6 Nov 2008

Obama victory heralds historic change for US

1:36 am on 6 November 2008

President-elect Barack Obama told ecstatic supporters on Tuesday that "change has come to America" and called on all Americans to unite and meet pressing challenges.

Mr Obama, the first black man to be elected, will be inaugurated the 44th US president on 20 January, along with vice president-elect Joe Biden.

The Democrats will inherit an economy mired in the worst financial crisis since the 1930s, two wars in Afghanistan and Iraq and a nuclear showdown with Iran.

Taking the stage in his home city of Chicago after defeating his Republican rival John McCain following a bitter two-year election campaign, Mr Obama, 47, told an enormous outdoor victory rally that the road ahead would be tough.

"Our climb will be steep," he the crowd of more than 200,000 supporters who crammed into the rally at Grant Park in his home city of Chicago.

"We may not get there in one year or even one term, but America - I have never been more hopeful than I am tonight that we will get there."

Mr Obama captured the key battleground states of Pennsylvania and Ohio, before breaking through the winning threshold of 270 electoral college votes on Tuesday, when projections showed he had also taken California and a slew of other states.

Then came the news that he had also seized Florida, Virginia and Colorado - all of which voted Republican in 2004 - turning swathes of the map from red to blue.

The win by Mr Obama, son of a black father from Kenya and white mother from Kansas, marked a milestone in American history. It came 45 years after the height of the civil rights movement led by Martin Luther King.

The Illinois senator took stock of what it meant to be elected the first black US president.

"It's the answer that led those who have been told for so long by so many to be cynical, and fearful, and doubtful of what we can achieve to put their hands on the arc of history and bend it once more toward the hope of a better day.

"It's been a long time coming, but tonight, because of what we did on this day, in this election, at this defining moment, change has come to America."

Tribute to McCain

Mr Obama paid tribute to his defeated rival as a patriot, hailing Mr McCain's status as a former prisoner of war in Vietnam and saying he hoped to work with him.

"He has endured sacrifices for America that most of us cannot begin to imagine, and we are better off for the service rendered by this brave and selfless leader."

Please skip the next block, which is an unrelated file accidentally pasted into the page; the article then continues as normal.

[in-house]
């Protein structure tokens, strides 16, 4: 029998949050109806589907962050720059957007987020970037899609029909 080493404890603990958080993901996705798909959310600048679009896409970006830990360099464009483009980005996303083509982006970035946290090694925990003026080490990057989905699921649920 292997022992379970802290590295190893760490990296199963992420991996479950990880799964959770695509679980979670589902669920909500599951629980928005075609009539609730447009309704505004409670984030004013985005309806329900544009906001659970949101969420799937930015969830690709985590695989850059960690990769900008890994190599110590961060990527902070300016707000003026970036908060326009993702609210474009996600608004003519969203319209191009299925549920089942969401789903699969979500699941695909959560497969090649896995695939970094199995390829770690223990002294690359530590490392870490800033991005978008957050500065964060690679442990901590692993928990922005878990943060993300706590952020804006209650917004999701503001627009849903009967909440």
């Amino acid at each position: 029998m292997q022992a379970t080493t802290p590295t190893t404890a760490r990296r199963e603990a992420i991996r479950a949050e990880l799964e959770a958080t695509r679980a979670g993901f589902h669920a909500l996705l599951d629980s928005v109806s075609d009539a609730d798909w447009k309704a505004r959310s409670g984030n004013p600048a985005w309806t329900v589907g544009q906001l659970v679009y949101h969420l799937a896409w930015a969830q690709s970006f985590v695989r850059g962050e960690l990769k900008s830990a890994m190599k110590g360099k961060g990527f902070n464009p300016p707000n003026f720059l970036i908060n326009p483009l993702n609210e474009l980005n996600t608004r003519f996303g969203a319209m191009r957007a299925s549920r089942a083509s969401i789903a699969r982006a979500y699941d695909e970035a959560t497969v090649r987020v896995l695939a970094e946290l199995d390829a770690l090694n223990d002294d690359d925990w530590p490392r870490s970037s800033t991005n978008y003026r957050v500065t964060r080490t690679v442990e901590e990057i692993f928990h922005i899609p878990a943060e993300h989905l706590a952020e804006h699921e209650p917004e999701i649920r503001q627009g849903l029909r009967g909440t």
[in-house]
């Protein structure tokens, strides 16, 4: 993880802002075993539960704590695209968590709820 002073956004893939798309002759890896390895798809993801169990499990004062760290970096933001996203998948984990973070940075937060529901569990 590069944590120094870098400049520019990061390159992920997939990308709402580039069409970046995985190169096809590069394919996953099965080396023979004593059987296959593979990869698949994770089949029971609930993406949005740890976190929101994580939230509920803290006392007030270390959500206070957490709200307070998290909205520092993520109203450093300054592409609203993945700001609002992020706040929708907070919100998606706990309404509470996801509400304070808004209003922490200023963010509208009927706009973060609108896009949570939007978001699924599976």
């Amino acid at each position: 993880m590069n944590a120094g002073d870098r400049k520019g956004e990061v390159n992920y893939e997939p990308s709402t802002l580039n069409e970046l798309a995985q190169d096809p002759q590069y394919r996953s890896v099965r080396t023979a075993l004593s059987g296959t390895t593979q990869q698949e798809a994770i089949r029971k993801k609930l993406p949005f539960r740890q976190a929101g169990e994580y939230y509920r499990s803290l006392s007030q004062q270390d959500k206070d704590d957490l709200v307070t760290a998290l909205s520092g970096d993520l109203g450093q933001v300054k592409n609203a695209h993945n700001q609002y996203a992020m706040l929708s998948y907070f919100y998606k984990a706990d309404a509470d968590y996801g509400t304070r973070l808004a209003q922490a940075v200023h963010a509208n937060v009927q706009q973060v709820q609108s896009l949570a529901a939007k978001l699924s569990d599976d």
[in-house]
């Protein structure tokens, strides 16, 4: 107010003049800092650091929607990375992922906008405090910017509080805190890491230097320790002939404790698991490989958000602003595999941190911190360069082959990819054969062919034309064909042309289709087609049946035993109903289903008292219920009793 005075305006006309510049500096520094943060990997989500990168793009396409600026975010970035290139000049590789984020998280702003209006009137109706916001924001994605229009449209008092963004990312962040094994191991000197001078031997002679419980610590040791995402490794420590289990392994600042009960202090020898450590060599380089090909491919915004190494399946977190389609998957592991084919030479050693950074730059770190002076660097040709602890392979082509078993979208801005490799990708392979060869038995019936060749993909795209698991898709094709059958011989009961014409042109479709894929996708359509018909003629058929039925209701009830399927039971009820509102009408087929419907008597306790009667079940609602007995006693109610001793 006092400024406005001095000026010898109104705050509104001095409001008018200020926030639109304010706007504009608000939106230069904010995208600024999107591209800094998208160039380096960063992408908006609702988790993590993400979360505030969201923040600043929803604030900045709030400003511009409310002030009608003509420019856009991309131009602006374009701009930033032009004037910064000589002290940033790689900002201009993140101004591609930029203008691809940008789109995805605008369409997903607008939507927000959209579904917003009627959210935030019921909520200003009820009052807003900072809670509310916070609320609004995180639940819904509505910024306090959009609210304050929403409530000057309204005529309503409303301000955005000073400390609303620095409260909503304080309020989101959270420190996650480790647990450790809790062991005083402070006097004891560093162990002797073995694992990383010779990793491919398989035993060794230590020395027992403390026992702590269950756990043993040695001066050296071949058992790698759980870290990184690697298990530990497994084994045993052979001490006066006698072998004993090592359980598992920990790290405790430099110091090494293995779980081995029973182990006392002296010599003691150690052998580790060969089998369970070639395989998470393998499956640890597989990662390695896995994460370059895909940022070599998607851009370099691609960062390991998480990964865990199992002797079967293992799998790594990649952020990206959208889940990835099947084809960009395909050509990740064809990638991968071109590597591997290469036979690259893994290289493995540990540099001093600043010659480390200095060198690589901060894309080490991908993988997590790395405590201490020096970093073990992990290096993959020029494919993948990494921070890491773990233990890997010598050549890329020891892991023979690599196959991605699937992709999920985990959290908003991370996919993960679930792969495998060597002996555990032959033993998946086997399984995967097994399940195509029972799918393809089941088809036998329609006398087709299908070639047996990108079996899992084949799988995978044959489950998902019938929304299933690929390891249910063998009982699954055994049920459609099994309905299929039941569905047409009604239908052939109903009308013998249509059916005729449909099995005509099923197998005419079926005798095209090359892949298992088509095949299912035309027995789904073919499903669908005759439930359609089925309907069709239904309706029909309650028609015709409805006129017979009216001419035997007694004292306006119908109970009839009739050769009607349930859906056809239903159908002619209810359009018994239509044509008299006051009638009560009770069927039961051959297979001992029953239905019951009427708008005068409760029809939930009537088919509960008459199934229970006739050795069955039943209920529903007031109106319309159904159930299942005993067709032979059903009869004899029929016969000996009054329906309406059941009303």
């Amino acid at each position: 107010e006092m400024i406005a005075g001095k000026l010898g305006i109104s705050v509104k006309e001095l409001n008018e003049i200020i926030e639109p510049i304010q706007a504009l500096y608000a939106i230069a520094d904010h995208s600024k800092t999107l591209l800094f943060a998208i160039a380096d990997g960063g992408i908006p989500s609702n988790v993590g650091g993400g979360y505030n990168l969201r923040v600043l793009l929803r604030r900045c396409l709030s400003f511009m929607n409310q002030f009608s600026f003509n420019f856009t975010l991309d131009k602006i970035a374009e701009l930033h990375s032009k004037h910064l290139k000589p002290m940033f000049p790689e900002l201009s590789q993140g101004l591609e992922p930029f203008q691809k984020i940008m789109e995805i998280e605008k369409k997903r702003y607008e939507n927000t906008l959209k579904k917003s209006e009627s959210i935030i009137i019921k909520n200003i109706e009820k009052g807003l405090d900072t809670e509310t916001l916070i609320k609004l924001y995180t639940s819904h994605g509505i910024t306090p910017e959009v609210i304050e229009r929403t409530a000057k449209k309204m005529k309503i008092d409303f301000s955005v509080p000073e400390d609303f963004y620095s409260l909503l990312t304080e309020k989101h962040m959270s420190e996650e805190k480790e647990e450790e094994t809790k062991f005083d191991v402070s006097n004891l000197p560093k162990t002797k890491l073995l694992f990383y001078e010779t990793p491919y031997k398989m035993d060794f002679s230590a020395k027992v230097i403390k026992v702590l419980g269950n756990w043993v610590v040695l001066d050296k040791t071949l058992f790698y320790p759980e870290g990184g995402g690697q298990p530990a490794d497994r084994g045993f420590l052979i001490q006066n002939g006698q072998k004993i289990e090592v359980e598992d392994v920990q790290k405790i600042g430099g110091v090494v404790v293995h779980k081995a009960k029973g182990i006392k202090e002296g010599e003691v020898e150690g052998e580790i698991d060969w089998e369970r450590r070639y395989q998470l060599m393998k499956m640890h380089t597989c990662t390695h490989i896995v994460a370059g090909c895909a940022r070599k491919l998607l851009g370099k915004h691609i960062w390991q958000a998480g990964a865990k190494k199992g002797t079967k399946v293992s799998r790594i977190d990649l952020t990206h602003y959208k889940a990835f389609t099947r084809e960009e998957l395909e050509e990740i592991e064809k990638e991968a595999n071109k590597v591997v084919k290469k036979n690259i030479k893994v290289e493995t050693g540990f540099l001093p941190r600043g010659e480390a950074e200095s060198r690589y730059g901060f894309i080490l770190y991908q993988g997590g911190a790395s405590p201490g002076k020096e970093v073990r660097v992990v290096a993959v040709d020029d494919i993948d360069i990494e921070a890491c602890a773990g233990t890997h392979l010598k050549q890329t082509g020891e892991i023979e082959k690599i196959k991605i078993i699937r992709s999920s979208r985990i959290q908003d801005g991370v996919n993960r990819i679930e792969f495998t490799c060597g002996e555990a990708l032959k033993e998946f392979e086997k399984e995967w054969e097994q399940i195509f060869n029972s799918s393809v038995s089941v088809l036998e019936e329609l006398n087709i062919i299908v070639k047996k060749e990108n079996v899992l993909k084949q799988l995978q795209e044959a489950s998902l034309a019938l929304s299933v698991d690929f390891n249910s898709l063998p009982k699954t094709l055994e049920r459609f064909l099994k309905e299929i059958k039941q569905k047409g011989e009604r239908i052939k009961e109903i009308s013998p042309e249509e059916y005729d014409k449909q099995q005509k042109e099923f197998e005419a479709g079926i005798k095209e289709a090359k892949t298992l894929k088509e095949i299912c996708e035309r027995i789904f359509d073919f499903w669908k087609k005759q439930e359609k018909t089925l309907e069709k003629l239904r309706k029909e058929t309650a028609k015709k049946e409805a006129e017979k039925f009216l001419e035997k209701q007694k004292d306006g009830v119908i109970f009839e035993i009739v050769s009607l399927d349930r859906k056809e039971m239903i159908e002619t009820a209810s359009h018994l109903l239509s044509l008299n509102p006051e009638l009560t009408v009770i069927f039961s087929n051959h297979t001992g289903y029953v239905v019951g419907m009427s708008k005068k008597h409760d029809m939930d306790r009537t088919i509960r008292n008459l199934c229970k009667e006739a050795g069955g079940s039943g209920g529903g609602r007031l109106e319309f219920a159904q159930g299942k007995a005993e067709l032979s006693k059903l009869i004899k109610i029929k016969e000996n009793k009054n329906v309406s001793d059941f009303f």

Mr McCain publicly conceded defeat and congratulated Mr Obama on winning the presidency on Tuesday, saying: "the American people have spoken, and they have spoken clearly."

"I urge all Americans who supported me to join me in not just congratulating him, but offering our next president our goodwill and earnest effort to find ways to come together."

Mr McCain saw his hopes for victory evaporate with losses in a string of key battleground states led by Ohio, the state that narrowly clinched Mr Bush's re-election in 2004, and Virginia, a state that had not backed a Democrat since 1964.

The 72-year-old Arizona senator had hoped to become the oldest president to begin a first term in the White House and see running mate Sarah Palin become the first female US vice president.

President George W Bush telephoned Mr Obama to congratulate him on his "awesome night", according to White House spokeswoman Dana Perino.

Democrats hold power in Congress

Mr Obama led a Democratic electoral landslide that also expanded the party's majorities in both chambers of Congress and firmly repudiated eight years of the Republican Mr Bush's leadership.

In the Congressional elections which co-incided with the president poll, the Democrats retained their control of the House of Representatives.

All the seats in the House were contested, and the indications are that the Democrats will increase their majority of 36 seats and will also keep control of the US Senate.

Projected states won

Under America's Electoral College system, states are apportioned votes based on their population, the biggest being California with 55 votes.

A candidate needs to gain 270 out of the 538 Electoral College votes to win the presidency.

Mr Obama has at least 338 Electoral College votes and is projected to have seized Ohio, New Mexico, Iowa, Virginia, Florida, Colorado and Nevada - all Republican wins in 2004.

He is also projected to have won: Vermont, New Hampshire, Pennsylvania, Illinois, Delaware, Massachusetts, District of Columbia, Maryland, Connecticut, Maine, New Jersey, Michigan, Minnesota, Wisconsin, New York, Rhode Island, California, Hawaii, Washington, Oregon.

Mr McCain is projected to have won: Alaska, Kentucky, South Carolina, Oklahoma, Tennessee, Arkansas, Alabama, Kansas, North Dakota, Wyoming, Georgia, Louisiana, West Virginia, Texas, Mississippi, Utah, Arizona, Idaho, South Dakota.

Long lines greeted voters in many key states but no major breakdowns or irregularities were reported as an estimated 130 million Americans cast votes on a successor to the unpopular Mr Bush.